Australia, along with most of the rest of the world, is now a party to the Convention, which affirms many important rights, like the rights of children not to be tortured, not to be subject to sexual abuse or trafficking, and not to be drafted into military service.
Alongside these rights are some that might raise an eyebrow, such as article 31’s protection of the “right to play,” or article 17’s obligation on state parties to “encourage the production and dissemination of children’s books.”
Nevertheless, despite varying opinions on whether playtime and the Muddleheaded Wombat ought properly to be described as ‘human rights,’ most people would agree that the Convention is pretty harmless, and grounded in a thoroughly decent desire to protect those who often cannot protect themselves.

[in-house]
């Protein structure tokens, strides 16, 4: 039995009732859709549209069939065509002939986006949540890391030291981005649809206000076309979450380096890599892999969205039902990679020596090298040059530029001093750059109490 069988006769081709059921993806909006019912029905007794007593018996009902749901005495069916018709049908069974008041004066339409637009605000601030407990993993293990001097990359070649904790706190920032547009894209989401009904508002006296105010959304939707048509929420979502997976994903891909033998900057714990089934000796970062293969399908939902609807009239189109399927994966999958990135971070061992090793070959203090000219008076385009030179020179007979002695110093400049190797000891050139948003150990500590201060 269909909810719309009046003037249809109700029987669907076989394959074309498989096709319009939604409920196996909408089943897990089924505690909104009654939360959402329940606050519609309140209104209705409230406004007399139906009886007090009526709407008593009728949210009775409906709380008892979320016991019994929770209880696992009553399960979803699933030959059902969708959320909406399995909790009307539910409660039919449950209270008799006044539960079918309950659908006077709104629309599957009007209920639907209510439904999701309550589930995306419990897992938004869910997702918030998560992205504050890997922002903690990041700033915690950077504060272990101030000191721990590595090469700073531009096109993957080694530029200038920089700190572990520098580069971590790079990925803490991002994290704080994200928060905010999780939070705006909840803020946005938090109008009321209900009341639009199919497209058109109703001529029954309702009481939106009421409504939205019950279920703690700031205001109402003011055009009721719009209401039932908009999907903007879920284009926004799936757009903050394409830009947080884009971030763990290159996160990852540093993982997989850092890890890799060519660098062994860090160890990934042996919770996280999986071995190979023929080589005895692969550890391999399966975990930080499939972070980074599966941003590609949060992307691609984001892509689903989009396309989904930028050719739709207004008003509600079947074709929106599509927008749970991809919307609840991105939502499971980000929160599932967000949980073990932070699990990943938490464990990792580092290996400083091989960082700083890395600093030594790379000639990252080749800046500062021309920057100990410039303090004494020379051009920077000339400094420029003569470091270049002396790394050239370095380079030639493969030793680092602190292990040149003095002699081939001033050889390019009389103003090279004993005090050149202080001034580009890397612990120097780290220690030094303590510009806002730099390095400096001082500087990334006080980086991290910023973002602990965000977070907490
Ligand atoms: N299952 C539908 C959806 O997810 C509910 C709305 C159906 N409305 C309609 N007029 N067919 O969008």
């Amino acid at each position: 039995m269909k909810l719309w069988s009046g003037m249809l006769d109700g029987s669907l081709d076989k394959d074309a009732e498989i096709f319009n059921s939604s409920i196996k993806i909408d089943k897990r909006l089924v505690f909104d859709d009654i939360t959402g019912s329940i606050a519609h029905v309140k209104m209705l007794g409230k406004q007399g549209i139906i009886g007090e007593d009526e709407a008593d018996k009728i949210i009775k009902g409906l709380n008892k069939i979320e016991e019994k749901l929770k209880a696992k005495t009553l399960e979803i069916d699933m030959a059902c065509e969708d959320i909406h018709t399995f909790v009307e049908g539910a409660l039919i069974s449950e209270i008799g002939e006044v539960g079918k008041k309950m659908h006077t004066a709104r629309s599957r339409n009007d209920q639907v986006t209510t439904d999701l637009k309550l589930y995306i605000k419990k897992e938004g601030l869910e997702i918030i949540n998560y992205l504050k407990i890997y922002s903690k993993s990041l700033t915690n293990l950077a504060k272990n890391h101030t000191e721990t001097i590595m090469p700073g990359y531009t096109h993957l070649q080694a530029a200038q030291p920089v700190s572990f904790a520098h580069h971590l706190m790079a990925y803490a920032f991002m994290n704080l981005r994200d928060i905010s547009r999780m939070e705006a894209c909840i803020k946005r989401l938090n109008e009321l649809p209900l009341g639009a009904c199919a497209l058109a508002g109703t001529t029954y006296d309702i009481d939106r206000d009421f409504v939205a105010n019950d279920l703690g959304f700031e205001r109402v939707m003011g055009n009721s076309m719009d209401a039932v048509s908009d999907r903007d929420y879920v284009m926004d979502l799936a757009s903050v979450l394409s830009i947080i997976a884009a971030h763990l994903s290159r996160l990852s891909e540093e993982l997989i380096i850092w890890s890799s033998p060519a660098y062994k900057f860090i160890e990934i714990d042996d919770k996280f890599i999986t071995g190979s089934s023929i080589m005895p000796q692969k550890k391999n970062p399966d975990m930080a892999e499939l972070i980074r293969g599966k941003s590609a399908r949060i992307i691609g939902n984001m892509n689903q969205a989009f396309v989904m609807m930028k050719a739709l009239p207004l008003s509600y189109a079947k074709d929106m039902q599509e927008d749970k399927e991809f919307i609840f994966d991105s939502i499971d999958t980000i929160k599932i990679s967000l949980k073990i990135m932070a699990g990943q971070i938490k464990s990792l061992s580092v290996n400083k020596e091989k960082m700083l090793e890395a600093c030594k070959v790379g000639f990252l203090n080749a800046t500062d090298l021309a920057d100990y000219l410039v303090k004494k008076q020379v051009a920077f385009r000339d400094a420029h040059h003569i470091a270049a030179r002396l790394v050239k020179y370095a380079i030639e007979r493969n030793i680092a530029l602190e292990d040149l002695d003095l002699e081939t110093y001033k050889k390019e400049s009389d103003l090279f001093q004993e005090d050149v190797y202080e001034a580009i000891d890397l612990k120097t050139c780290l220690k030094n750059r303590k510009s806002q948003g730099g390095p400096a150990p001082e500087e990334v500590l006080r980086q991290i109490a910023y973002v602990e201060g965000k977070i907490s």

It is interesting how these things acquire a life of their own, though.
Article 42 of the Convention gives parties the obligation to “make the principles and provisions of the Convention widely known, by appropriate and active means, to adults and children alike.”
Presumably this is the provision that the Old Parliament House in Canberra was thinking of, when they decided to spend taxpayer money setting up an exhibition celebrating the 25th anniversary of the Convention.
A worthy goal, and one that the Australian government was bound to fulfill somehow, right?
Particularly when the cubby was available for ‘taxpayer playtime’ for only four evenings?
What do you think?
Leave a Reply
Please note we will only be posting selected comments.